Some months ago we arrived strangers to you all; yet almost immediately the innate friendliness and camaraderie of the inhabitants admitted us to the intimacy of their homes. To some of us it has been a great separation from our loved ones but the privation has been very much lessened thanks to the generous nature of our hosts.
This generosity is remarkable when it is realised that our coming meant the obliteration of many documents of the past – monuments clad in the doubly sacred memories of life, i.e. Joy and tribulation.
One dear old lady was observed quietly weeping at the site of the Tree of Knowledge whose knots were deeply embedded in the lives of all. To her and those whose tears have flowed – some because of hallowed homes torn down – we offer our deep sympathy. They may take comfort in the knowledge that that is their sacrifice towards ultimate victory. Norfolk Island now becomes a citadel, an important link in an impregnable chain that will eventually strangle the Jap. And so dear folk, “time marches on”, history is being written anew, and your lovely isle takes her rightful place in affairs of to-day, worthy indeed of the descendants of that spirited and defiant band whose inspiration was Fletcher Christian.
Again we thank you for your tolerance of our failings and your kindly reception.
On behalf of the Works Committee,
Geoffrey E. McHugh (Chairman)
The first ‘unofficial’ landing of a RNZAF plane on Christmas Day 1942 delivered food and Christmas parcels to the Kiwi forces. This landing together with the official first landing of two Hudson bombers on the 28th December, and three more the following day, would have been an amazing sight for the Islanders. The drama, and excitement, of war was well and truly upon them. Throughout the duration of the war, an average of 200 planes a month staged through Norfolk, bringing sixteen different types of aircraft.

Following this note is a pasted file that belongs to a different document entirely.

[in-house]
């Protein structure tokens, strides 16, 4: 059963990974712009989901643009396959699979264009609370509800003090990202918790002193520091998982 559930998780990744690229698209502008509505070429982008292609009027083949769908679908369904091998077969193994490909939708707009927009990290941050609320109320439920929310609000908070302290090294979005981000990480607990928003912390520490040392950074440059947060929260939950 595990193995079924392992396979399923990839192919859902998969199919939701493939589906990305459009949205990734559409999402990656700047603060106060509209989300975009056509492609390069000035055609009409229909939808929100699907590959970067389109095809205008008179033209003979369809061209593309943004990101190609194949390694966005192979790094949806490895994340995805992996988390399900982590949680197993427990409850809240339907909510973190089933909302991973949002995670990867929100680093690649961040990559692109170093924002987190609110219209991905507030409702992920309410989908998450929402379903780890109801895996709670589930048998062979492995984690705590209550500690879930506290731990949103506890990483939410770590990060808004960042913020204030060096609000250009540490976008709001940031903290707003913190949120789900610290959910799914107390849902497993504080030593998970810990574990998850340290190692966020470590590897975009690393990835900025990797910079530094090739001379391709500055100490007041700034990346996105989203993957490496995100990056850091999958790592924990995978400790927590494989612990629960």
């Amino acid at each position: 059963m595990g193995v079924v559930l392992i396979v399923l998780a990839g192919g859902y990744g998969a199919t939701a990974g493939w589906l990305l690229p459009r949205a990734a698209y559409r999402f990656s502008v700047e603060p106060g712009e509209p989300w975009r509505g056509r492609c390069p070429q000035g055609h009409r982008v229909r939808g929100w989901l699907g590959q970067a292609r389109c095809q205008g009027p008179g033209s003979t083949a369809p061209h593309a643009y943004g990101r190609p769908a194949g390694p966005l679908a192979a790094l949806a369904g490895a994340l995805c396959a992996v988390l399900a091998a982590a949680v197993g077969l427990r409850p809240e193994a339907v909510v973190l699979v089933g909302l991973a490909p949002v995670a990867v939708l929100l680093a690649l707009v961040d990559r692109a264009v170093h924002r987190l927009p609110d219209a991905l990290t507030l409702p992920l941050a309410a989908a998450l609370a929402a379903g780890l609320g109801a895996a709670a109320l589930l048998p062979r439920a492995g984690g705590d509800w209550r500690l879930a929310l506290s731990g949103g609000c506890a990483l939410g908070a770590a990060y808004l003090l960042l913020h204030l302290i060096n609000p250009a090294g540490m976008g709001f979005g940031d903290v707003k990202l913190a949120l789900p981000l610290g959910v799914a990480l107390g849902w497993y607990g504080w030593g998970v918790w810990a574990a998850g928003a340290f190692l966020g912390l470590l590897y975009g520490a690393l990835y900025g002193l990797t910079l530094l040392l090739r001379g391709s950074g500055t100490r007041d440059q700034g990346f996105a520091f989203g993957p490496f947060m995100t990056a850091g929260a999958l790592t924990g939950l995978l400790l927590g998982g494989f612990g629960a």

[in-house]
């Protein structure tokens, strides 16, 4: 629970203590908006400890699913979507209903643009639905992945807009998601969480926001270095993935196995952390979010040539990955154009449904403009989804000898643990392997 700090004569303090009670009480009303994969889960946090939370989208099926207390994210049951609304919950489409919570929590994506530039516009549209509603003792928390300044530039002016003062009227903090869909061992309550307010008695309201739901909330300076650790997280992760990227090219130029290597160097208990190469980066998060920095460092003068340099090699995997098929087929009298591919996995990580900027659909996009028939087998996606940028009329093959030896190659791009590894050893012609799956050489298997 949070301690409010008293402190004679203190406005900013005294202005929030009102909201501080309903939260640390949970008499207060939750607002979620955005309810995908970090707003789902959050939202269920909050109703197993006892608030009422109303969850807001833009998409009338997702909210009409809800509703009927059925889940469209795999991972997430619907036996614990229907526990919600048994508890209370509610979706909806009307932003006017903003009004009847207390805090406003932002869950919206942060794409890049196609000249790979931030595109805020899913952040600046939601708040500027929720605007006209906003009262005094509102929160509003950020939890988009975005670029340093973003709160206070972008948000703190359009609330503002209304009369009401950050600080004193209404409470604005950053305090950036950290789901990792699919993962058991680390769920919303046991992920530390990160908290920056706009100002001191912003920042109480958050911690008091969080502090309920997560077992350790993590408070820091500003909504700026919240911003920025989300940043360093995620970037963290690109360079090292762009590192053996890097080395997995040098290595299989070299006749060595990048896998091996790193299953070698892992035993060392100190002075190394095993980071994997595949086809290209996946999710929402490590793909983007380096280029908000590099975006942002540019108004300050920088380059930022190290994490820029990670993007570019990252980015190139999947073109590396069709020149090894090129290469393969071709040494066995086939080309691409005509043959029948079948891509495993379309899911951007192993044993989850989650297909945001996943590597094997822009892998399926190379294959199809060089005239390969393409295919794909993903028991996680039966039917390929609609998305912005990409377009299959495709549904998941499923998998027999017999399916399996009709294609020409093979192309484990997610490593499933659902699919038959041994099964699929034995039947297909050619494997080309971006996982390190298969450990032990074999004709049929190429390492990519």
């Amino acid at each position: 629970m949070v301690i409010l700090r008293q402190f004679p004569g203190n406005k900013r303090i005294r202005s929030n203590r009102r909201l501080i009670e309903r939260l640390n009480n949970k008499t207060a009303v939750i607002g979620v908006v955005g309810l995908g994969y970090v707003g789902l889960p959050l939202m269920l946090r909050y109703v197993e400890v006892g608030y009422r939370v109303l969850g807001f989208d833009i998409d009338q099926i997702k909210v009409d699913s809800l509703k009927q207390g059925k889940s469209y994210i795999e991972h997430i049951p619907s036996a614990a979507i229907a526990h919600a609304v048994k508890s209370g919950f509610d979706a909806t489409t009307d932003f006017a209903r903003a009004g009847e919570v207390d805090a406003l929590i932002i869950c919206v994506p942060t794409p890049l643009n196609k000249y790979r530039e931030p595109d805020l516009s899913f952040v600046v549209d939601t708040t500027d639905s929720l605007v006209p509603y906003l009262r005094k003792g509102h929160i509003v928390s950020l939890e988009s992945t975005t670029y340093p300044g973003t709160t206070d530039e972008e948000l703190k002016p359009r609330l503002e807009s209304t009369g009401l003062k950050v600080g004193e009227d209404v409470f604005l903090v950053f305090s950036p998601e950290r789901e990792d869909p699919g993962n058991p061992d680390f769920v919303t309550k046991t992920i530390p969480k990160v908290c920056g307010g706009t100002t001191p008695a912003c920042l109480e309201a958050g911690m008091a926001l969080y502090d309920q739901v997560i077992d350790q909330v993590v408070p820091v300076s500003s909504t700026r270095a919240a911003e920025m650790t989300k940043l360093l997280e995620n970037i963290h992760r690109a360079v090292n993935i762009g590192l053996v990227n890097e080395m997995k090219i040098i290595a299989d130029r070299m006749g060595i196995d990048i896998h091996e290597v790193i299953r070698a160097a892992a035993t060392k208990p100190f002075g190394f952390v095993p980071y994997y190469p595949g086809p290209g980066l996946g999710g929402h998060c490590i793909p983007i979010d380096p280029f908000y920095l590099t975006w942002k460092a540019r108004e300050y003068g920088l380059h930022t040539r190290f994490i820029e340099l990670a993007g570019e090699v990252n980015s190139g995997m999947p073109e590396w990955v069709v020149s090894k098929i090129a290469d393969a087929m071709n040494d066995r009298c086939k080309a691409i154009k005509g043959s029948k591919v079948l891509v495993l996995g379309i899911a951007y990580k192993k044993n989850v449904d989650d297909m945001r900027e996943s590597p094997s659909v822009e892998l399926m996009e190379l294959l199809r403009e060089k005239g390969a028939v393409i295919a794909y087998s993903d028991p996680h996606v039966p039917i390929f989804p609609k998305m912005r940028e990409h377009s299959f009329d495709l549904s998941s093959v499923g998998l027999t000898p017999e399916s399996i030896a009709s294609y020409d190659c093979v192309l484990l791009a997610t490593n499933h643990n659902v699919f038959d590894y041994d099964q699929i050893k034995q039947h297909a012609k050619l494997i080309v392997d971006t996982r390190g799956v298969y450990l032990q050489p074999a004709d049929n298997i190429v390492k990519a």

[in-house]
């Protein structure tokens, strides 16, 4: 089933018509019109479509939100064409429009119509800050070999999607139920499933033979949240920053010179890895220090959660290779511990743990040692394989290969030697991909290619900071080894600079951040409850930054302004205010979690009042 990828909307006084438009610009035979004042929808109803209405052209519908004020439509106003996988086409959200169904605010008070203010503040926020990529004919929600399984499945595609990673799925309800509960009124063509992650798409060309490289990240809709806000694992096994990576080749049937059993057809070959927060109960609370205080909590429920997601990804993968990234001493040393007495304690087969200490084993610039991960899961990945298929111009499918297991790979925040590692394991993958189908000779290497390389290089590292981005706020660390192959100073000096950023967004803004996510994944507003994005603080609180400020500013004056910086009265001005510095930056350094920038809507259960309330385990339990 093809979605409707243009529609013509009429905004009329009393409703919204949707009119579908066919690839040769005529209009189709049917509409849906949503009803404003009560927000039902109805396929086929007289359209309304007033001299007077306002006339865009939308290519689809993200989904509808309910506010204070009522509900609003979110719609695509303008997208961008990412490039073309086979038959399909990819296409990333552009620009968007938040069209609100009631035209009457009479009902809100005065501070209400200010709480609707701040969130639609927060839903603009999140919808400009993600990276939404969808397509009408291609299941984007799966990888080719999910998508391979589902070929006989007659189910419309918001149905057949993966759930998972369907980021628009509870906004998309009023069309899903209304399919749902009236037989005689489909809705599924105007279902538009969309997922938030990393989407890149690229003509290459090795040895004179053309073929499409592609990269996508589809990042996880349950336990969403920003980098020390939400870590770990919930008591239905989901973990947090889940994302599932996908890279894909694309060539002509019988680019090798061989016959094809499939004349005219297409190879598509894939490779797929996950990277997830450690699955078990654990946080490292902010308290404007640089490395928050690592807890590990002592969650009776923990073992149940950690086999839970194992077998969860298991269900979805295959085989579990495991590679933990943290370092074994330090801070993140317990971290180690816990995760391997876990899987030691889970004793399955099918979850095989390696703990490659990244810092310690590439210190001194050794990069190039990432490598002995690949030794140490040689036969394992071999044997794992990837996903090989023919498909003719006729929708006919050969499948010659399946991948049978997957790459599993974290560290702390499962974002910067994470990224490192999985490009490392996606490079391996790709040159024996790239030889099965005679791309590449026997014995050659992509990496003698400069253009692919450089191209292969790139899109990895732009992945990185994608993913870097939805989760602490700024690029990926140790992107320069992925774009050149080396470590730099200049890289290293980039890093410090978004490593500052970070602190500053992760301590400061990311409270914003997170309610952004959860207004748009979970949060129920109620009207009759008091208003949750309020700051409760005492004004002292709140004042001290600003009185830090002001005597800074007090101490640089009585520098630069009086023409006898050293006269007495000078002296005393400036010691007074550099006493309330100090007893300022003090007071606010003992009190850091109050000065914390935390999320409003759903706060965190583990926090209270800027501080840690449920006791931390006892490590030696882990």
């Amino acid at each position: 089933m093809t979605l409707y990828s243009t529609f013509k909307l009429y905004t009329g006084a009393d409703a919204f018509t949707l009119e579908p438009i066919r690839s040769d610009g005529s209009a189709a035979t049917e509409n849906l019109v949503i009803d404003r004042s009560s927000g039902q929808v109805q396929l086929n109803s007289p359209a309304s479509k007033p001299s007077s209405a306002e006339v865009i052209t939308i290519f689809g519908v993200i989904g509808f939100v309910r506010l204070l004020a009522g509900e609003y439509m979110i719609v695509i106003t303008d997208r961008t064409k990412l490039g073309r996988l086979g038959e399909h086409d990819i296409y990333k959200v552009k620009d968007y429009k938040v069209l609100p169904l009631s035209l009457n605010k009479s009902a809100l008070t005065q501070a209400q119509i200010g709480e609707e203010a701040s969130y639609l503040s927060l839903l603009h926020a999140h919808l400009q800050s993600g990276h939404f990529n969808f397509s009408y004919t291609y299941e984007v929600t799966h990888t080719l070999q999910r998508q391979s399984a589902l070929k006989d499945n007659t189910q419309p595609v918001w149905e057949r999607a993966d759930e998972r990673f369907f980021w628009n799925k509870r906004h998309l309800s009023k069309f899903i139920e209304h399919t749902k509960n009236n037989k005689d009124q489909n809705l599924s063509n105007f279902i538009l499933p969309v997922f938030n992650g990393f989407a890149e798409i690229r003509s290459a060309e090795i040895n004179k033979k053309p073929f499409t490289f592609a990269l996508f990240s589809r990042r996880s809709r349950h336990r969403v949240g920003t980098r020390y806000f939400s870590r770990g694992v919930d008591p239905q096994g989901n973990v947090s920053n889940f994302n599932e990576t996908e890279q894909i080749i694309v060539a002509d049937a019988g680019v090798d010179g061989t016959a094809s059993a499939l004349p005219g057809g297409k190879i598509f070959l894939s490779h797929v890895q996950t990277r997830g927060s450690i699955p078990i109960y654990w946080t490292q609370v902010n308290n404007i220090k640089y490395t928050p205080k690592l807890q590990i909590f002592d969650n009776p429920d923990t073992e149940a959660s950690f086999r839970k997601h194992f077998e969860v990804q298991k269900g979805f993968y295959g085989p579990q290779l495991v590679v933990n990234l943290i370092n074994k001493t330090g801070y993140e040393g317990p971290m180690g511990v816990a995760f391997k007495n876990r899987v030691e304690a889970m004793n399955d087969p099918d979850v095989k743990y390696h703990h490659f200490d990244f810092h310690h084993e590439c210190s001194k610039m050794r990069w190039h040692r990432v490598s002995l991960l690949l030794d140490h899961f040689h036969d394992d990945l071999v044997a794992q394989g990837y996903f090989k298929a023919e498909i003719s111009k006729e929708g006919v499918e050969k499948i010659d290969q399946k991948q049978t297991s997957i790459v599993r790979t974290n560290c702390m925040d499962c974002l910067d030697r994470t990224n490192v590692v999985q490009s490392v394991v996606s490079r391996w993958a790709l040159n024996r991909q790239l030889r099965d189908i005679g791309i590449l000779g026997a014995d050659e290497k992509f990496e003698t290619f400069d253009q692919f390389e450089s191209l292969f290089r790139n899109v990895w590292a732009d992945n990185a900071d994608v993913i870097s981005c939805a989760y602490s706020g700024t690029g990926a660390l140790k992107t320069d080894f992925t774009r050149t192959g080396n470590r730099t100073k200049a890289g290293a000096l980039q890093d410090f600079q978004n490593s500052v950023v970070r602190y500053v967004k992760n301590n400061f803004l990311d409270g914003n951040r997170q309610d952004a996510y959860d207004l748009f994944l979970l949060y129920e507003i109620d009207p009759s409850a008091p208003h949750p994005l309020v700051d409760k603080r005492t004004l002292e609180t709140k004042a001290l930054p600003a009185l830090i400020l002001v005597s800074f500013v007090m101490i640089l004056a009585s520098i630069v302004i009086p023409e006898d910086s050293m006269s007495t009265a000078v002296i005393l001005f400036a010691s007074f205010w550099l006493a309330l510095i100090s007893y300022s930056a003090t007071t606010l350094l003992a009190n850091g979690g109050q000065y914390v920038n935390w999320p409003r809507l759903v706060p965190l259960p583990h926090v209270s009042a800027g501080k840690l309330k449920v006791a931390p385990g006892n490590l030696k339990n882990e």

A New Zealand company, the 36th Battalion designated as ‘N Force’, made up of 1,488 personnel was dispatched to protect the airfield. N Force also comprised the 215 Composite Anti-aircraft Battery, 152nd Heavy Battery and a mobile field troop. They were stationed here between 1942 and 1944 and as a result, Norfolk’s war history is closely tied to New Zealand.
The overall effect on Norfolk was enormous The local population at times was outnumbered by 3:1 from military personnel, with a peak of 2,000 servicemen in the first half of 1943. This brought the island population to its highest ever, impacting on the availability of fresh food. Roads were widened and re-built. A 20 bed hospital was constructed. Islanders’ homes and the Old Military Barracks at Kingston were converted for war-time use. A disused sawmill was put back into operation producing 65,000 superficial feet (153.4 cubic metres) of timber per month (ultimately leading to a significant loss of timber reserves). A radar station was built at Mount Bates by the RNZAF in May 1943 serving to save both lives and aircraft.
Today, Norfolk is once again welcoming visitors who arrive by sea – however this time via visits from cruise ships. But it is by air that nearly all our visitors arrive. Norfolk’s economy is tightly linked to tourism and the ability to fly visitors in and out of the island on an almost daily basis. Of course the airstrip is also of great importance to the community – many of our goods and trade, all our relatives and friends arrive by air. When a medical emergency arises a Medivac flight quickly takes us to specialist care on the mainland.
The lasting legacy of the ‘eagles’ of war are the benefits brought to us by the ‘angels’ of peace.’
Image Credit: WWII images from NSW Department of Roads and Transport (2010) – Image supplied and approved for use by Norfolk Island Museum. Published in 2899 Magazine Volume 2 Issue 2, 2010.
Article content disclaimer: Article first published in 2899 Magazine V2 Iss2, 2010. Please note that details of specific travel, accommodation and touring options may be outdated. References to people, places and businesses, including operating days and times may be have changed. References to Government structure and Government businesses/entities may no longer be applicable. Please check directly with businesses and/or Government websites directly rather than relying on any information contained in this article before you make travel arrangements.